Metadata Standards and Applications - PowerPoint PPT Presentation


Title: Metadata Standards and Applications


1
Metadata Standards and Applications
  • 1. Introduction to Digital Libraries and Metadata

2
Intro to Digital Libraries
  • Traditional library characteristics
  • Digital library characteristics
  • How does the environment affect the creation of
    metadata?
  • Differences
  • Similarities

3
Traditional Libraries
  • Firm commitment to standards
  • AACR2--specifications for metadata content
  • MARC 21--specifications for metadata structure,
    encoding and packaging
  • A variety of syntactical bindings available
  • Agreements on quality expectations
  • Tradition of sharing, facilitated by
    bibliographic utilities
  • Available documentation and training

4
Digital Libraries
  • No dominant content standard
  • A variety of formats (or schemas or element
    sets)
  • Some emerging federated agreements, mostly in
    the world of digital libraries attached to
    traditional libraries (ex. DLF)
  • Very low (if any) quality expectations!
  • Emerging (but still spotty) basis for sharing
    (OAI-PMH)
  • Very little documentation and training available
    (mostly local and difficult to re-use)

5
Environmental Factors
  • Differences
  • Players New world of metadata not necessarily
    lead by librarians
  • Goals Competition for users critical for
    sustainability
  • Resources No real basis for understanding
    non-technical needs (including metadata creation
    and maintenance)
  • Many levels of content responsibility (or none)

6
Environmental Factors
  • Similarities
  • Its about discovery (and access, and use, and
    meeting user needs)
  • Pressure for fast, cheap and good enough (also
    rich, scalable, and re-usable--is that a
    contradiction?)
  • Wide variety of materials and services
  • Maintenance needs often overlooked

7
What IS Metadata?
  • Some possibilities
  • Data about data (or data about resources)
  • Structured information that describes, explains,
    locates, and otherwise makes it easier to
    retrieve and use an information resource.
  • A management tool
  • People, stuff, and agreements
  • (indecs)

8
Functions of Metadata
9
Types of Metadata
  • Administrative
  • Descriptive
  • Access/Use
  • Preservation
  • Structural
  • Other?

10
Administrative Metadata
  • Sometimes called Meta-metadata
  • Who created this information?
  • When was it created?
  • When were links last checked?
  • Other update transactions?
  • Review or approval (by cataloger, or other
    responsible party)

11
Descriptive Metadata
  • Title, author, human-readable description of a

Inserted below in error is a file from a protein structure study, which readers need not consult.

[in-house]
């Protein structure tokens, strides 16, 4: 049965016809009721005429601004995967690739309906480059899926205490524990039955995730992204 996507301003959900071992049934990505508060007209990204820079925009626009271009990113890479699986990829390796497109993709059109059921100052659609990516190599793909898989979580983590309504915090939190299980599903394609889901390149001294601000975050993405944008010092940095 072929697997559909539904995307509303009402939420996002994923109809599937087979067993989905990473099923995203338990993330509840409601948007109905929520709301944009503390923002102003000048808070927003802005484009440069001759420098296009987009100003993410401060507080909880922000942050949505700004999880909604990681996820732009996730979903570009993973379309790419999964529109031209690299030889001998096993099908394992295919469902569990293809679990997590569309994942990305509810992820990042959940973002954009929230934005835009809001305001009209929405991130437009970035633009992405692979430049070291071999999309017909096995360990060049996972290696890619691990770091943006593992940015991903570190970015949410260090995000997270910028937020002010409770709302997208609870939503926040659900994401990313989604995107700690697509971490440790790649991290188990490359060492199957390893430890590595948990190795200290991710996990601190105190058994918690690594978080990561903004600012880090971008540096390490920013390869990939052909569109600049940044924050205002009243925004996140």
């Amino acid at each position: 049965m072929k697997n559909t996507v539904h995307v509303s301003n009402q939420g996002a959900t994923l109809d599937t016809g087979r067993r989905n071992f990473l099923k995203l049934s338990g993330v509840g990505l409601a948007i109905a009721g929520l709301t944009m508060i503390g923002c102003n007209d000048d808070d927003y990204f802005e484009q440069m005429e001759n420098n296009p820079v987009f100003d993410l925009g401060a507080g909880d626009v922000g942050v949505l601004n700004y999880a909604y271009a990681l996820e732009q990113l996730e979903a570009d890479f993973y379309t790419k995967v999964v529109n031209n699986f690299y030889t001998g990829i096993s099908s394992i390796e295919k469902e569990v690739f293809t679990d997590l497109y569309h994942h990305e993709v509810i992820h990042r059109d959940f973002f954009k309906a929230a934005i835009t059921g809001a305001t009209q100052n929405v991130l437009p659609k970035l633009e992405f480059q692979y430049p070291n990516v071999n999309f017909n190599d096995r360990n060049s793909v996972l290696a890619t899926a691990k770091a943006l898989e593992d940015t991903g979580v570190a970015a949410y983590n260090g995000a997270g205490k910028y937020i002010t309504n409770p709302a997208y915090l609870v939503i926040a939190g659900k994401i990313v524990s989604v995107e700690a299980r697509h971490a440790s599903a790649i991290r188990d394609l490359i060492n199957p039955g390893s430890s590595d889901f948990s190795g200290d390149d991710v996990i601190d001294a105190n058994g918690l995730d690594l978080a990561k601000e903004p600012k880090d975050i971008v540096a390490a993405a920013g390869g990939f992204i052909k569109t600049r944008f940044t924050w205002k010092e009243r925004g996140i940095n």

resource
  • Subject or topical information
  • Genre and format of the resource
  • Relationships with other resources (version,
    parent/child, etc.)

12
Access/Use Metadata
  • Where is the resource? Is it in a place open to
    me?
  • Are there restrictions on the use of the
    resource?
  • Do I have the hardware/software to use the
    resource?
  • What can I do with this resource?

13
Preservation Metadata
  • Designed to ensure that the information the
    resource contains remains accessible to users
    over a long period of time
  • Records details about format migration and data
    refreshment
  • Tracks versions used for different kinds of
    access and display
  • Allows a variety of approaches to the problem of
    maintaining resources over time

14
Structural Metadata
  • No single standard or best practice governs
    structural metadata creation
  • Ties the components of a complex or compound
    resource together and makes the whole usable
  • Enables flexible and local approaches to
    presentation and navigation
  • Various approaches to sharing structural metadata
    exist (METS perhaps the best known)

15
Cataloging and Metadata
  • How are they related?
  • Underlying models for cataloging based on AACR2
    and MARC 21
  • Underlying models for metadata not well
    integrated with schemas
  • DC Abstract model an exception
  • FRBR the model for RDA
  • Most metadata models roughly based on
    attribute/value pairs
  • ltpropertygt ltvaluegt

16
One BIG Difference ...
  • Catalogers most often are attempting to fit new
    items into an already existing world of
    materials--
  • The structure already exists, as do the rules for
    describing
  • Metadata practitioners are generally working with
    aggregated stuff, attempting to find a way to
    make it accessible
  • Involves broad understanding, ability to work
    with others to make decisions that work for whole
    projects or domains

Thanks to Marty Kurth for these insights
17
Exercise
  • Examine the three digital library sites below,
    and be prepared to discuss differences in user
    approach and experience. How is metadata used in
    these sites?
  • Alsos Digital Library for Nuclear Issues
    (http//alsos.wlu.edu/default.aspx)
  • CSUN Oviatt Library Digital Collections
    (http//library.csun.edu/Collections/SCA/digicoll.
    html)
  • Birdsource (http//www.birdsource.org/)
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Metadata Standards and Applications